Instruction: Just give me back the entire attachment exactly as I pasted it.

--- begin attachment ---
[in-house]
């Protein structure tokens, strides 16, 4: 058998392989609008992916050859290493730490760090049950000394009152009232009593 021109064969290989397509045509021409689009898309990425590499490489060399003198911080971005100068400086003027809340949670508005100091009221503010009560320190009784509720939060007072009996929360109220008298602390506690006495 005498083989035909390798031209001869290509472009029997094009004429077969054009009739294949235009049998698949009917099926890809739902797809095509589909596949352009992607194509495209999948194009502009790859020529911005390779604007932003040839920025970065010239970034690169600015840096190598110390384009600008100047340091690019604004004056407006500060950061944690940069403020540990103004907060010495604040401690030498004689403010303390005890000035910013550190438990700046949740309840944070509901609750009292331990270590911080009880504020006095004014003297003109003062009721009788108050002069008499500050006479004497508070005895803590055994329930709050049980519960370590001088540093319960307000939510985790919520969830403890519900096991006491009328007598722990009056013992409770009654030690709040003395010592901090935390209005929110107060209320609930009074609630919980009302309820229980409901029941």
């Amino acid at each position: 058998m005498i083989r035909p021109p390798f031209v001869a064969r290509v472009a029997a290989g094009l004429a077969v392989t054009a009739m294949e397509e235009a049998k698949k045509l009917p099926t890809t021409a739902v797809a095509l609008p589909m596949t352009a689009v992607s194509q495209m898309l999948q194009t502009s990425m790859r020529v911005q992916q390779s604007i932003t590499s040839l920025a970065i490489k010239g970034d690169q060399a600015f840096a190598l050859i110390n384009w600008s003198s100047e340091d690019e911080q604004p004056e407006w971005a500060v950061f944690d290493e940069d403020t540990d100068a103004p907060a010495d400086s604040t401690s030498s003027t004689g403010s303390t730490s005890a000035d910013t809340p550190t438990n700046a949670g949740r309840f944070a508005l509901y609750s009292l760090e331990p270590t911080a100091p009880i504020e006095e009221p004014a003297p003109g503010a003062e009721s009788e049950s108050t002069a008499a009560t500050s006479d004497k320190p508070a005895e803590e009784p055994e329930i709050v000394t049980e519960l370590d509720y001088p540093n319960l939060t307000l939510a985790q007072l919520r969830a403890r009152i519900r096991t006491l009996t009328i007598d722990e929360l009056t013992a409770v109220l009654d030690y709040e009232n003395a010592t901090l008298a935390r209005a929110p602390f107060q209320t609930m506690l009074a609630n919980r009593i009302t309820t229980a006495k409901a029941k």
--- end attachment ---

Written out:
[in-house]
């Protein structure tokens, strides 16, 4: 058998392989609008992916050859290493730490760090049950000394009152009232009593 021109064969290989397509045509021409689009898309990425590499490489060399003198911080971005100068400086003027809340949670508005100091009221503010009560320190009784509720939060007072009996929360109220008298602390506690006495 005498083989035909390798031209001869290509472009029997094009004429077969054009009739294949235009049998698949009917099926890809739902797809095509589909596949352009992607194509495209999948194009502009790859020529911005390779604007932003040839920025970065010239970034690169600015840096190598110390384009600008100047340091690019604004004056407006500060950061944690940069403020540990103004907060010495604040401690030498004689403010303390005890000035910013550190438990700046949740309840944070509901609750009292331990270590911080009880504020006095004014003297003109003062009721009788108050002069008499500050006479004497508070005895803590055994329930709050049980519960370590001088540093319960307000939510985790919520969830403890519900096991006491009328007598722990009056013992409770009654030690709040003395010592901090935390209005929110107060209320609930009074609630919980009302309820229980409901029941």
């Amino acid at each position: 058998m005498i083989r035909p021109p390798f031209v001869a064969r290509v472009a029997a290989g094009l004429a077969v392989t054009a009739m294949e397509e235009a049998k698949k045509l009917p099926t890809t021409a739902v797809a095509l609008p589909m596949t352009a689009v992607s194509q495209m898309l999948q194009t502009s990425m790859r020529v911005q992916q390779s604007i932003t590499s040839l920025a970065i490489k010239g970034d690169q060399a600015f840096a190598l050859i110390n384009w600008s003198s100047e340091d690019e911080q604004p004056e407006w971005a500060v950061f944690d290493e940069d403020t540990d100068a103004p907060a010495d400086s604040t401690s030498s003027t004689g403010s303390t730490s005890a000035d910013t809340p550190t438990n700046a949670g949740r309840f944070a508005l509901y609750s009292l760090e331990p270590t911080a100091p009880i504020e006095e009221p004014a003297p003109g503010a003062e009721s009788e049950s108050t002069a008499a009560t500050s006479d004497k320190p508070a005895e803590e009784p055994e329930i709050v000394t049980e519960l370590d509720y001088p540093n319960l939060t307000l939510a985790q007072l919520r969830a403890r009152i519900r096991t006491l009996t009328i007598d722990e929360l009056t013992a409770v109220l009654d030690y709040e009232n003395a010592t901090l008298a935390r209005a929110p602390f107060q209320t609930m506690l009074a609630n919980r009593i009302t309820t229980a006495k409901a029941k």